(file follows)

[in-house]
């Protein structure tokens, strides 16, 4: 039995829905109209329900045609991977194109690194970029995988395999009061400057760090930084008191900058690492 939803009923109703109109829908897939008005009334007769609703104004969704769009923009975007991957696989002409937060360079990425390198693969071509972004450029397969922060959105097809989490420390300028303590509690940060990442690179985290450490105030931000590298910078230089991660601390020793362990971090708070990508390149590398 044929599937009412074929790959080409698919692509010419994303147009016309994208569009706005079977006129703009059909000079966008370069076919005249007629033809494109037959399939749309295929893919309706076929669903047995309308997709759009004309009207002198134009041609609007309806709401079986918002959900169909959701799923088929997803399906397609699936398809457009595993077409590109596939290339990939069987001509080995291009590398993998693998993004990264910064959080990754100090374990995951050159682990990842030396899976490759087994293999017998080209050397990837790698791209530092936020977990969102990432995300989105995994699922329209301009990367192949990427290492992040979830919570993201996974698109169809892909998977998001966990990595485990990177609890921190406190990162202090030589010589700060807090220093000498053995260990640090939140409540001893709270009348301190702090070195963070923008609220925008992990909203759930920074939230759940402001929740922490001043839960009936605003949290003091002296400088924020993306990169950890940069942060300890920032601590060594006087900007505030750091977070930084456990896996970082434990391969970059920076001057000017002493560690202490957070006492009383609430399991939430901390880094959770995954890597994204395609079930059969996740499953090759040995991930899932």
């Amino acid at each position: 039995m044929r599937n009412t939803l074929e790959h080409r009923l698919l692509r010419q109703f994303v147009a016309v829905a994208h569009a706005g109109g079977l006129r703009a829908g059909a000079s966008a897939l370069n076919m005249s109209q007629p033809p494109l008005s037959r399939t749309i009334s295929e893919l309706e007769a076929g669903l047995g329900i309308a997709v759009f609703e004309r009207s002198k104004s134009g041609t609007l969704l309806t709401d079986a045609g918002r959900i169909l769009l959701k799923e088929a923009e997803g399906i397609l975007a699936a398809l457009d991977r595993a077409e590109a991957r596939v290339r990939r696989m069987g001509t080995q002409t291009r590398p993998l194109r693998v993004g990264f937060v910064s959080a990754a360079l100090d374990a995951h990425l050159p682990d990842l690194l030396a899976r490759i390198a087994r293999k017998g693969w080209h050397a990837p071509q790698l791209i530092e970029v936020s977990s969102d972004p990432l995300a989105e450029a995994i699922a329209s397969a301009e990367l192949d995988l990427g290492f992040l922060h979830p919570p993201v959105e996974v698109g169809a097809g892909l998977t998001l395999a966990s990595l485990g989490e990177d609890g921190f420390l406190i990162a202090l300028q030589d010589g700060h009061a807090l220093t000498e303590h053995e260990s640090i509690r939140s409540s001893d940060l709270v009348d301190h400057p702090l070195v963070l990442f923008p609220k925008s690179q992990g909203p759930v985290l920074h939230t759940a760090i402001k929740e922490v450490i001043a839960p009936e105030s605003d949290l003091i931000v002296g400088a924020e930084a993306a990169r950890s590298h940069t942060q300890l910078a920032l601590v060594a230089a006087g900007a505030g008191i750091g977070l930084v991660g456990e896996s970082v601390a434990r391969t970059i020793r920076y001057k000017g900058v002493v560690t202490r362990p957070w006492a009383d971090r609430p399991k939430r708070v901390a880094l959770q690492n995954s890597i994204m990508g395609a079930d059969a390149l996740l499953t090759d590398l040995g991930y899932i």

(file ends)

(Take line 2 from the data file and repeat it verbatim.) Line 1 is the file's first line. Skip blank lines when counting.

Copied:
């Protein structure tokens, strides 16, 4: 039995829905109209329900045609991977194109690194970029995988395999009061400057760090930084008191900058690492 939803009923109703109109829908897939008005009334007769609703104004969704769009923009975007991957696989002409937060360079990425390198693969071509972004450029397969922060959105097809989490420390300028303590509690940060990442690179985290450490105030931000590298910078230089991660601390020793362990971090708070990508390149590398 044929599937009412074929790959080409698919692509010419994303147009016309994208569009706005079977006129703009059909000079966008370069076919005249007629033809494109037959399939749309295929893919309706076929669903047995309308997709759009004309009207002198134009041609609007309806709401079986918002959900169909959701799923088929997803399906397609699936398809457009595993077409590109596939290339990939069987001509080995291009590398993998693998993004990264910064959080990754100090374990995951050159682990990842030396899976490759087994293999017998080209050397990837790698791209530092936020977990969102990432995300989105995994699922329209301009990367192949990427290492992040979830919570993201996974698109169809892909998977998001966990990595485990990177609890921190406190990162202090030589010589700060807090220093000498053995260990640090939140409540001893709270009348301190702090070195963070923008609220925008992990909203759930920074939230759940402001929740922490001043839960009936605003949290003091002296400088924020993306990169950890940069942060300890920032601590060594006087900007505030750091977070930084456990896996970082434990391969970059920076001057000017002493560690202490957070006492009383609430399991939430901390880094959770995954890597994204395609079930059969996740499953090759040995991930899932």